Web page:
Lessons from New York Life's Revitalizing High School Libraries Initiative
Learn how pilot libraries in the Revitalizing High School Libraries Initiative, seeking to support adolescent literacy, doubled their circulation, increased visits from students and teachers, and expanded the role of library media specialists.
- Library circulation at least doubled across all sites, with reported increase as high as five times previous years' levels in one school.
- Sites witnessed increases in total numbers of individual students visiting library media centers, as high as 1600 additional student visits in one school, and an increasing number of "regulars," from 5 to 75, in another school.
- An average increase of 30% in numbers of teachers visiting the library media centers across all sites, especially in grades 9 and 10.
- Library media centers leveraged over a quarter million dollars through collaboration with local partners.
This is just a snapshot of the important results of the New York Life Revitalizing High School Libraries Initiative (RHSL). According to the 2004 position statement of the National Council of Teachers of English (NCTE) Commission on Reading, to reach high levels of literacy adolescent readers require: "Sustained experiences with diverse texts in a variety of genres and offering multiple perspectives on real life experiences. Although many of these texts will be required by the curriculum, others should be self-selected and of high interest to the reader." Teachers of adolescents, the Commission goes on to say, require "Adequate and appropriate reading materials that tap students' diverse interests and represent a range of difficulty." The New York Life Foundation understood this fully in 2003 when it funded RHSL through Public Education Network (PEN), a network of 89 local education funds (LEFs) across the country.
New York Life RHSL allowed PEN and its LEF members in three cities — Minneapolis, San Francisco and Tampa — to work closely with four high schools to create library media centers that are true centers of teaching and learning and foster a school culture that values and promotes high levels of adolescent literacy. According to New York Life Foundation's vision, library media centers begin this process by providing students with access to a wide range of high-interest, developmentally appropriate fiction and non-fiction reading materials. But beyond providing new materials, New York Life RHSL also created an opportunity for library media specialists to forge new relationships with students, teachers, and community members, and to expand their roles within the school in a variety of ways.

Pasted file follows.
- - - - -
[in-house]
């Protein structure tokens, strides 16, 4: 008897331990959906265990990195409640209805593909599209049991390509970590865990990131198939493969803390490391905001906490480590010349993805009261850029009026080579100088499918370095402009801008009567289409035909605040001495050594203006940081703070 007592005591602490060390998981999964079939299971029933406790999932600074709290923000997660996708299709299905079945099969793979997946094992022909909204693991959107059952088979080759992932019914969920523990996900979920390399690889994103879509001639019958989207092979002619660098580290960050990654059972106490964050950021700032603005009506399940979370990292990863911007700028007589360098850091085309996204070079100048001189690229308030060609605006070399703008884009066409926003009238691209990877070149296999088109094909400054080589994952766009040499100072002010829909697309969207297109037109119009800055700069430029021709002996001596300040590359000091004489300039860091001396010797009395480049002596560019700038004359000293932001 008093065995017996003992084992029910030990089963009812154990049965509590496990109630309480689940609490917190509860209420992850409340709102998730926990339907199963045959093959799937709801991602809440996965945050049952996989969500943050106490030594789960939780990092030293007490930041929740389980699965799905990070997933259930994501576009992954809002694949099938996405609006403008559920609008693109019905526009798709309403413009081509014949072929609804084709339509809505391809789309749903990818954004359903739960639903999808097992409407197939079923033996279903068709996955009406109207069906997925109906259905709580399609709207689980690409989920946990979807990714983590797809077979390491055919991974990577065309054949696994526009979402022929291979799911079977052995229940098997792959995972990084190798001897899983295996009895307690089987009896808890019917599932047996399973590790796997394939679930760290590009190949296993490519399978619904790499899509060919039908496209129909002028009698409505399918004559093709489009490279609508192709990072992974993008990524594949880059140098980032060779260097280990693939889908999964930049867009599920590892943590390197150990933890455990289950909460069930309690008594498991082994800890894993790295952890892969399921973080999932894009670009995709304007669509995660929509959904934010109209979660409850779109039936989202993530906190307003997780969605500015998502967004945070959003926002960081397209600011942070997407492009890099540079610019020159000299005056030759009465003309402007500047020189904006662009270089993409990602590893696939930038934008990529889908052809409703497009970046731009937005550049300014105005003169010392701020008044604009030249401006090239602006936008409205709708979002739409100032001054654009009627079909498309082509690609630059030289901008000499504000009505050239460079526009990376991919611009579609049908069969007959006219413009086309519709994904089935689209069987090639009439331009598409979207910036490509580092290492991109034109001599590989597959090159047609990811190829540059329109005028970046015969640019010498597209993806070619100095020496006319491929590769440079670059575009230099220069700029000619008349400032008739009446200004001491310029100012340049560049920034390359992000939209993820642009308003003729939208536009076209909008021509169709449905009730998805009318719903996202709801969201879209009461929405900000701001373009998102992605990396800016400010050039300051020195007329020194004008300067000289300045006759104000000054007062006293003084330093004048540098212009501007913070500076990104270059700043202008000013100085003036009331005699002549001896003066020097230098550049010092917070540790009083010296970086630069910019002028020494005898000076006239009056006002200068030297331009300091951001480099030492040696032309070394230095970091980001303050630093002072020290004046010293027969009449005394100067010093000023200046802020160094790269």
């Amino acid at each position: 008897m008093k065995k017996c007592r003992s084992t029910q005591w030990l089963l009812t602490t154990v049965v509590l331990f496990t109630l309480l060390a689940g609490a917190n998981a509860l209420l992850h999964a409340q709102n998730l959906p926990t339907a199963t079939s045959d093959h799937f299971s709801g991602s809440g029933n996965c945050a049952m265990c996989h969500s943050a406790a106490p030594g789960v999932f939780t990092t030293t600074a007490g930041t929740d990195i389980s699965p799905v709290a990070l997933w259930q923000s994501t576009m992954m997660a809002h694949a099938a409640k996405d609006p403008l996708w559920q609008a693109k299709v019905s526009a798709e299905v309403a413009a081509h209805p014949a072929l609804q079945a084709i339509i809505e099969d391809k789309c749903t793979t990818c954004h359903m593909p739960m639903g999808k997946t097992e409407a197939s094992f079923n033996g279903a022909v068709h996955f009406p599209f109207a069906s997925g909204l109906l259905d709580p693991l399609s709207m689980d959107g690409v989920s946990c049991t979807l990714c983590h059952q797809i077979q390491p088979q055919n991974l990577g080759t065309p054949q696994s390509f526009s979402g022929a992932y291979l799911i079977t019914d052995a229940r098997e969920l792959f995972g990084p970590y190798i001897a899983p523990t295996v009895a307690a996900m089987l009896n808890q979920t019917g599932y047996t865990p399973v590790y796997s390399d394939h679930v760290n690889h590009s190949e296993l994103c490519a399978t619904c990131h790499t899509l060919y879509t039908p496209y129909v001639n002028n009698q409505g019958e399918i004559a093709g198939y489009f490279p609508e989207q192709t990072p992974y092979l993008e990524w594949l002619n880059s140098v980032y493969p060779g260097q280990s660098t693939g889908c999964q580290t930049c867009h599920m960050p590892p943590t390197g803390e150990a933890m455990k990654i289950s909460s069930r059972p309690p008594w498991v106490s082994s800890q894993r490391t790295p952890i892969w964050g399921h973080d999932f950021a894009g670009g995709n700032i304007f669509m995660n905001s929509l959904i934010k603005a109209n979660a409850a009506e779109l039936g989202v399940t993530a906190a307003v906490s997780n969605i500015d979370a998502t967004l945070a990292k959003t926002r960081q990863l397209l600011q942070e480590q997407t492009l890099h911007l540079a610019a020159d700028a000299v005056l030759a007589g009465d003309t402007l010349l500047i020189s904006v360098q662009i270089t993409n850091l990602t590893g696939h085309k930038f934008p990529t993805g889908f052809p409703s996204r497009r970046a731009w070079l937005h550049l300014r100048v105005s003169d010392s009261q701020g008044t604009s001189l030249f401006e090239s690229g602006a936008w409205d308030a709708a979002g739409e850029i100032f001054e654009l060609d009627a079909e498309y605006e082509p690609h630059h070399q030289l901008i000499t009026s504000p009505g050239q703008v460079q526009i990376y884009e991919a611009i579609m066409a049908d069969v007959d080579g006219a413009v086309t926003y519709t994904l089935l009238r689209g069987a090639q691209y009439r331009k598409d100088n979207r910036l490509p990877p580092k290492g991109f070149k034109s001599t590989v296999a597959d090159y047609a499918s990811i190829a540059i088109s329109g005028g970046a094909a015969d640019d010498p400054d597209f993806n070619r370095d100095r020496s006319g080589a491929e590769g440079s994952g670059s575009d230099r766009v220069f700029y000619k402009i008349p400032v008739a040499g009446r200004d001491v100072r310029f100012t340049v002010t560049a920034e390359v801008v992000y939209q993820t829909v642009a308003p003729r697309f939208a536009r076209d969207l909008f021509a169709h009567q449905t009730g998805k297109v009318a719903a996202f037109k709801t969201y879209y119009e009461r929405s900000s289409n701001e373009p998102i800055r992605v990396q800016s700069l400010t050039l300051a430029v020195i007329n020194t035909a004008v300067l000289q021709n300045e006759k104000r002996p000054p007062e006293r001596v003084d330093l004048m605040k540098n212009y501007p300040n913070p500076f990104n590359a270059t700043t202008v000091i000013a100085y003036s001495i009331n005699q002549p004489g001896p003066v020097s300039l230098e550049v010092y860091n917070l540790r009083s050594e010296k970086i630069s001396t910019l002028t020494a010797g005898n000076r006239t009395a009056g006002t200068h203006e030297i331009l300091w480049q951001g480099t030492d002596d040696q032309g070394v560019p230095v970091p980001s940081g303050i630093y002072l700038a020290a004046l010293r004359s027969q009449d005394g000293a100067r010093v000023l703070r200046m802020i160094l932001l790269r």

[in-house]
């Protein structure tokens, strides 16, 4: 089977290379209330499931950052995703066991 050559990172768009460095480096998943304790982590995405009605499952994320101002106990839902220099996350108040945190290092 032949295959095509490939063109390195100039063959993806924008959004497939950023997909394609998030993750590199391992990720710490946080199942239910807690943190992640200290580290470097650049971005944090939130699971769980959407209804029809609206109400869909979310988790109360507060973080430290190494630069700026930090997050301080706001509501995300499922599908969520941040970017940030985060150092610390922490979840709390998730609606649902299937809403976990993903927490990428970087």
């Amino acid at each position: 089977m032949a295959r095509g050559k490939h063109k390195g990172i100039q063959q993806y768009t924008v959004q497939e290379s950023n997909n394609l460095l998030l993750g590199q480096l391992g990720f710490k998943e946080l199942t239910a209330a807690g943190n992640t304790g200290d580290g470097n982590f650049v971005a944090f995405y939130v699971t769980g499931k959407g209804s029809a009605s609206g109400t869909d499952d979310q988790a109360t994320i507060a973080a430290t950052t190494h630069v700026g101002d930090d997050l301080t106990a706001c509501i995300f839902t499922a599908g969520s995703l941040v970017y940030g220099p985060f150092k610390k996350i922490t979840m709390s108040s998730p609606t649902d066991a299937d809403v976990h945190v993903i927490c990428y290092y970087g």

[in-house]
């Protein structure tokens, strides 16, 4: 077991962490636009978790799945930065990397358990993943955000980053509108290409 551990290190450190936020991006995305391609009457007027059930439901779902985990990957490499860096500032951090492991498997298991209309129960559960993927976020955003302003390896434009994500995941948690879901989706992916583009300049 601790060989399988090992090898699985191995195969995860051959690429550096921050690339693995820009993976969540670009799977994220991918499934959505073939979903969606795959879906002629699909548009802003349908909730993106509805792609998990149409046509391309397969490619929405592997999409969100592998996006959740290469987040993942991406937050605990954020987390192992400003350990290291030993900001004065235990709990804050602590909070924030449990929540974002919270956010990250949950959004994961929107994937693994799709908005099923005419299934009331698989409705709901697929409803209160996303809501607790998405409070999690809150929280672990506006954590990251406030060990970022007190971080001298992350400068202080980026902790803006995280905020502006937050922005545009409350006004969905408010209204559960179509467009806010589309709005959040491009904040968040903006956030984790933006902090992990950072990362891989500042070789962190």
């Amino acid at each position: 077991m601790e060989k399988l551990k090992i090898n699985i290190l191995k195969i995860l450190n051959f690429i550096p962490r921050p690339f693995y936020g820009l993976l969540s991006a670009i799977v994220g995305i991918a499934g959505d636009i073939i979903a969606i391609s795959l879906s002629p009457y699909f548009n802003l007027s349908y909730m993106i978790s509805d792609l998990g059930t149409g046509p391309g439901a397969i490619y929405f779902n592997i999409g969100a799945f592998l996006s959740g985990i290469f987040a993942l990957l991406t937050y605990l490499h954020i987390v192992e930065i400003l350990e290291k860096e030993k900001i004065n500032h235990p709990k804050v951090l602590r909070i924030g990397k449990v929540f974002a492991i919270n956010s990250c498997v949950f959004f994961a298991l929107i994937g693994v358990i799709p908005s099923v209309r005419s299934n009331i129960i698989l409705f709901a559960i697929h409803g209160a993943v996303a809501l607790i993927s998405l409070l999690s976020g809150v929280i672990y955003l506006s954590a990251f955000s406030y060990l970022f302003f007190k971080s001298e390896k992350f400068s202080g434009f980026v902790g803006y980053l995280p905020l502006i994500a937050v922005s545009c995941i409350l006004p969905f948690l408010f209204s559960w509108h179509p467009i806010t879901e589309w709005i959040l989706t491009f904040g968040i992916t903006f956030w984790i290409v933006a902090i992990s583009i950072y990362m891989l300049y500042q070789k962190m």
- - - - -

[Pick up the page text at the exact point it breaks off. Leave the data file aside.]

Below, we highlight key features of the pilot phase that led to the initiative's promising results, and thereby hope to promote high school library media center development in other schools throughout the nation.
Updating Collections: Collaborate, Collaborate, Collaborate!
At the core of New York Life RHSL is a targeted and collaborative collection development process. Library media specialists interviewed and conducted surveys of students, teachers, and parents to determine which titles and online resources were most needed and of greatest interest. Across sites, library media specialists planned new purchases in collaboration with teacher teams, often organized as small learning communities. In Minneapolis, district staff consulted a librarian who works with incarcerated boys in a neighboring county public library system for recommendations on book titles and periodicals for reluctant readers and non-readers, especially teenage boys. In San Francisco, the library media specialist was concerned that few African-American girls were visiting the library. She sought the advice of one avid reader, who promptly provided a list of 45 authors and titles she said her friends would like.